Blast from the Past:Gorge-Dalles-East Tour 2017 Wrap-up

35038335842_080ea3ef2d_oNote: Blog housecleaning! I had a few unfinished posts in the Drafts that for some reason or another I never completed. Here’s a post about my only week-long tour of 2017, the Gorge Dalles and East adventure. The tour had its good moments and its bad moments, but overall I’d say it was okay. And it’s nice to read about a summer tour in mid-winter, eh? 🙂

Overview: This tour happened from June 4 through 11th, 2017. I took a bus out to Multnomah Falls first, then rode east through the Columbia Gorge to past The Dalles. After crossing the Deschutes River, I turned southeast, crossing the John Day River at Cottonwood Canyon State Park. I made it as far south as Condon. Daunted by a damp forecast and more climbing, I ditched my original plans and decided to head north to Arlington, Oregon. From there I headed west along the Columbia River to Stevenson, Washington, where I caught a bus home.

35139121125_dca0226ed9_o.jpgLet’s get the bad out of the way: The biggest bummer was not completing the more ambitious loop on the Columbia Plateau as planned. The 30 mile slow grind of a climb out of the John Day River canyon on Day 4 sapped any enthusiasm for more climbing, which is what the rest of the ride promised. I feel a bit foolish, as I could have looked closer at the cumulative elevation figures for my plotted route. But somehow I thought I was ready for that adventure despite a winter of not much riding.

And this was the first short tour that I thought about scuttling not once, not twice, but three times en route! The first time I thought about it was on Day 3, when the climbing, heat (90F), and sun made me concerned for my health. But I pushed on, to got beaten up by Day 4’s climb. I put in a call to my friend Aaron in The Dalles, asking if he’d be willing to pick me up in Condon and bring me to The Dalles where I could figure out a way home. He was willing but hesitant, and I decided to stick it out. Then while battling the wall of wind heading west through the Gorge, thoughts of sticking my thumb in the air to hitch a ride tempted me. I persevered, but it really was close.

Speaking about the rerouting: My biggest screw-up was the attempt to ride “Rattlesnake Road” in order to avoid several miles of I-84 west of Arlington. It looked like a through route on my Delorme Atlas. The road started out good, with beautiful scenery, but then it simply petered out by a wind turbine.  I had to turn back and ride every inch of 84 I hoped to avoid. And to add salt into the wounds, the I-84 riding was into a fierce headwind.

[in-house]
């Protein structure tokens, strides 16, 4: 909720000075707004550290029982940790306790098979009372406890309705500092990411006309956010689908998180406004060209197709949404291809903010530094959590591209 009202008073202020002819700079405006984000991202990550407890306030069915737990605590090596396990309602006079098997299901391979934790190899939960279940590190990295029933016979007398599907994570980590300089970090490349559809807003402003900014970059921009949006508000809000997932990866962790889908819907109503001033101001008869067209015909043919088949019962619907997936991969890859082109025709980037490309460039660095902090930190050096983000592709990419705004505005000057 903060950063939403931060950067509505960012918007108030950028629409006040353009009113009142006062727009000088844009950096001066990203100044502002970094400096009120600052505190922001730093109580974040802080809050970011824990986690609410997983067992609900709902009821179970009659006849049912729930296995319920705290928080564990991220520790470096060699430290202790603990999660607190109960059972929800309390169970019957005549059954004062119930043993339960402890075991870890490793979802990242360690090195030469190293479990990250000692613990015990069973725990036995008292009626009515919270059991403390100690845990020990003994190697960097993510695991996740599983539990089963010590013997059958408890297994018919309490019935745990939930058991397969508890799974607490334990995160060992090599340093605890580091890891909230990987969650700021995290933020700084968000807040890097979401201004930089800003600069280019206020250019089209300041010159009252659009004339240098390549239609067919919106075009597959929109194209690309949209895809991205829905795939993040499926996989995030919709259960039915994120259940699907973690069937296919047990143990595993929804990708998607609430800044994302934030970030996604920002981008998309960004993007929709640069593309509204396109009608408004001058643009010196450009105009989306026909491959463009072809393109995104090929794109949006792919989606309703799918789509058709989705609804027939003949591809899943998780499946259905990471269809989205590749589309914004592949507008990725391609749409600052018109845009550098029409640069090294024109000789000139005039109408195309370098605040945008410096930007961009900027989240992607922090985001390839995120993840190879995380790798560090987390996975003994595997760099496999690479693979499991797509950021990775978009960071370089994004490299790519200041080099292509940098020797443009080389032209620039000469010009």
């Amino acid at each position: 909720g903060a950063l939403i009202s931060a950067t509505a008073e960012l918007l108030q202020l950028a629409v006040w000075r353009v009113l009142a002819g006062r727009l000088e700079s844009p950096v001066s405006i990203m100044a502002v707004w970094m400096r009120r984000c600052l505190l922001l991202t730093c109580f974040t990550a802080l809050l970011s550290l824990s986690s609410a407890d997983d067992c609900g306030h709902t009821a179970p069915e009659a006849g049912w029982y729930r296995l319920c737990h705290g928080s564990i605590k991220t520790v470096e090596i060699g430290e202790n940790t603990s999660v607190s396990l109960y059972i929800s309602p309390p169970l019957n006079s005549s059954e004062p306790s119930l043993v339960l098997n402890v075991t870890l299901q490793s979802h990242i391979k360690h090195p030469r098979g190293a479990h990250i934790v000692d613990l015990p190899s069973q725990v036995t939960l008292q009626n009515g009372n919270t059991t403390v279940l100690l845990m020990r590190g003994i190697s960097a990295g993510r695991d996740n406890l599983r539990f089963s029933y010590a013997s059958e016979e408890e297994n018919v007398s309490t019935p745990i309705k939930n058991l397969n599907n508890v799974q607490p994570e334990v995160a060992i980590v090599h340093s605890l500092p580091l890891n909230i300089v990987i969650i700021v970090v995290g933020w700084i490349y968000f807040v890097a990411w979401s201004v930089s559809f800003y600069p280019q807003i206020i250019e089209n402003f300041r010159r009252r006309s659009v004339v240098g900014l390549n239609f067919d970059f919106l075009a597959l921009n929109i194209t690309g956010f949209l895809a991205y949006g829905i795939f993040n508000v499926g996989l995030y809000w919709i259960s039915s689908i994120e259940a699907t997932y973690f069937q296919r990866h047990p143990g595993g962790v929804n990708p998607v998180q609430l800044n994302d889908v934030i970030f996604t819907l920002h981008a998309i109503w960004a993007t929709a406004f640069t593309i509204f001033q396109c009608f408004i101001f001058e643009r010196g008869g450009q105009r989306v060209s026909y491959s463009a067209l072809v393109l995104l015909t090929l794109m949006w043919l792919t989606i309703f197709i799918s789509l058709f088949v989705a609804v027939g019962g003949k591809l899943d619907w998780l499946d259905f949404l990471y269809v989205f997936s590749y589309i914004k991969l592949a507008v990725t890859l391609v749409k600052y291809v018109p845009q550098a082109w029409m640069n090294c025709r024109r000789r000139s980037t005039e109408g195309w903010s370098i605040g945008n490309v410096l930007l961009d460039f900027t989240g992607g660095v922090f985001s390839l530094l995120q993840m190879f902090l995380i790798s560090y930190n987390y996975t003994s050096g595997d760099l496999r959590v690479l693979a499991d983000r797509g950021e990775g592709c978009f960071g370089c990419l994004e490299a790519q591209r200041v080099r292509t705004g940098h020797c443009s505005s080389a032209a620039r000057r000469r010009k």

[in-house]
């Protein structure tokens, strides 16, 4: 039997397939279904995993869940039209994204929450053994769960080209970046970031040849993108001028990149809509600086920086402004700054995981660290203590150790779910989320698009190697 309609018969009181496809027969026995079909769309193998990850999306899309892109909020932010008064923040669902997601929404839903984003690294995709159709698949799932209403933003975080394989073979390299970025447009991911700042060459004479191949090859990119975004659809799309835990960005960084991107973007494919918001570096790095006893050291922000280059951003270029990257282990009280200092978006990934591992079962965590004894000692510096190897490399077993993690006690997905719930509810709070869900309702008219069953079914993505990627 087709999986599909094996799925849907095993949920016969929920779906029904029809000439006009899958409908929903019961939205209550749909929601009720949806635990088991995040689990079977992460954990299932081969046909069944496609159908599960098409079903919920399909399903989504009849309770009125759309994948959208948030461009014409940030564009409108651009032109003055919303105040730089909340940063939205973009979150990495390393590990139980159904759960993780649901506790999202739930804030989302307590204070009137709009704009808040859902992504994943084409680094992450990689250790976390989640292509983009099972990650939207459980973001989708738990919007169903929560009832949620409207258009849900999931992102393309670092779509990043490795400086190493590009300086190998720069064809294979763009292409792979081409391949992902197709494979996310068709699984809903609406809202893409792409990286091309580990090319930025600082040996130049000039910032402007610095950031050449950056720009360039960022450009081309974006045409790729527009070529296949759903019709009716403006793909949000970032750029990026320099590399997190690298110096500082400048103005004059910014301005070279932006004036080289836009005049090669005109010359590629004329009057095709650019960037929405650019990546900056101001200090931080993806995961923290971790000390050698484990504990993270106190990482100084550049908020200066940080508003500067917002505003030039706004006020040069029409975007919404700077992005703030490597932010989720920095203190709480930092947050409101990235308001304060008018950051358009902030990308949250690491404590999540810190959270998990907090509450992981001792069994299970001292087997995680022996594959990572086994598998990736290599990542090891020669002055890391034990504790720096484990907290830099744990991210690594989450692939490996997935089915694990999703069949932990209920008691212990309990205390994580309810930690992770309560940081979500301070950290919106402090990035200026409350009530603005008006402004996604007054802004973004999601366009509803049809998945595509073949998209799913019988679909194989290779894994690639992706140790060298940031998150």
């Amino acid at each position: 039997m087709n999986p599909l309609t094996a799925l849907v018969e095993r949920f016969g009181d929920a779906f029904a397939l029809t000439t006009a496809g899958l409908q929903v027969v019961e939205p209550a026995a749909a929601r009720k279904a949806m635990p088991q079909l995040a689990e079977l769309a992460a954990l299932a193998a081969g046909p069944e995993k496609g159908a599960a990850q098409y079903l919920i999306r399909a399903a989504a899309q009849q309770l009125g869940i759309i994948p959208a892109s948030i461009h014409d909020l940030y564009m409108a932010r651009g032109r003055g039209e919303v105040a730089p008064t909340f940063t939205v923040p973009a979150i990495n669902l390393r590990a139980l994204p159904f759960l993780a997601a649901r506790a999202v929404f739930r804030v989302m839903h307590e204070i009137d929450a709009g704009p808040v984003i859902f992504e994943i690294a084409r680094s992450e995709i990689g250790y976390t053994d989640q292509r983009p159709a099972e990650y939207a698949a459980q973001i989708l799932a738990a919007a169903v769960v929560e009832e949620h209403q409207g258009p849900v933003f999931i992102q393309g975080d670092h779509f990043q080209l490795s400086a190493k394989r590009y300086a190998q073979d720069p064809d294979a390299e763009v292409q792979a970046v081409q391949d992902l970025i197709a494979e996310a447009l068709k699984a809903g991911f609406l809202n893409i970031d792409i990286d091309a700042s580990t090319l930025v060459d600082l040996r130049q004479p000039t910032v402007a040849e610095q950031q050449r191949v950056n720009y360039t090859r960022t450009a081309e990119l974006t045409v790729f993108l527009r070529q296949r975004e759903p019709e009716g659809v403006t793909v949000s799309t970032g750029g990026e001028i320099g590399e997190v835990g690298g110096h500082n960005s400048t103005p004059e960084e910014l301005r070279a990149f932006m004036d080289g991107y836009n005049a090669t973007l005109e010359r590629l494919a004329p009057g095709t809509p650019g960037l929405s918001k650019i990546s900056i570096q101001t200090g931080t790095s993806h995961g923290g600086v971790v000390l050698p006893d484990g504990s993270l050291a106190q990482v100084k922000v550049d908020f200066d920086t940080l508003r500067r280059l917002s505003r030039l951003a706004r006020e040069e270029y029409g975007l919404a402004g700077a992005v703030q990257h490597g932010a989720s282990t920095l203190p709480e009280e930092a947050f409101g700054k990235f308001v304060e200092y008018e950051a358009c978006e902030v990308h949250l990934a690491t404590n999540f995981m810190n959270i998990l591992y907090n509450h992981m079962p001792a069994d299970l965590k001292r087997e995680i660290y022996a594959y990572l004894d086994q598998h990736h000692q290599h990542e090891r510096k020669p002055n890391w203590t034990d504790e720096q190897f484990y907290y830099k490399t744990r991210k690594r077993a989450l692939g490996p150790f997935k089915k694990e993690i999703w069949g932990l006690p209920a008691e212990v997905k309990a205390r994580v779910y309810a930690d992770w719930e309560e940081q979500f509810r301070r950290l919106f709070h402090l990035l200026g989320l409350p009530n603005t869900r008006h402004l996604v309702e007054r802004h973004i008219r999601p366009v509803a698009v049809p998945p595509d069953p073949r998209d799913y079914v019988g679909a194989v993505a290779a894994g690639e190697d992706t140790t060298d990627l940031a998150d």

35039788581_990408a129_oThe so-so: The camping and lodging was a mixed bag. I ended up staying in a hotel twice, which was not planned but appreciated since it got me out of some wet and/or windy weather. The hiker/biker campsite in Cascade Locks was nothing to look at (and very close to the UP tracks), but it had a great view of the Columbia River and was stumbling distance from Thunder Island Brewery. I finally got to stay at Cottonwood Canyon State Park on the John Day River. This was decent, though the hiker/biker site was so sad and forlorn I opted to spend an extra five bucks for a regular site. LePage Park at the confluence of the John Day and Columbia was a nice surprise, especially after battling a fierce headwind for much of that day. But the last night of camping in Bingen at an RV park behind a minimart and real close to the train tracks was not fun, esp. since it was so expensive!

35199052965_b7d8c095db_oAnd now the good: It was my first week-long tour in a long time, and it felt to get out for that long. While it’s no real long tour, it gave me a taste of being on the road for a long stretch of time. After about five days I get into the “I’m living on the road” mentality. But because of the mishaps outlined above, I definitely wasn’t that interested in staying on the road any longer than I needed to this time out.

And as always, the scenery is great out this way. The first part was through the Columbia Gorge, always nice. The scenery on the Columbia Plateau was also beautiful, especially if a big mountain like Mount Hood or Adams was in the backdrop.

If there was any big benefit to this tour, it was that I got to see a part of Oregon I hadn’t explored much. The riding around Gilliam County (between Condon and Arlington) was great: wide open scenery, quiet roads. I need to explore this area at some point!

When you have a moment, you should check out the full set of photos from this trip on flickr!

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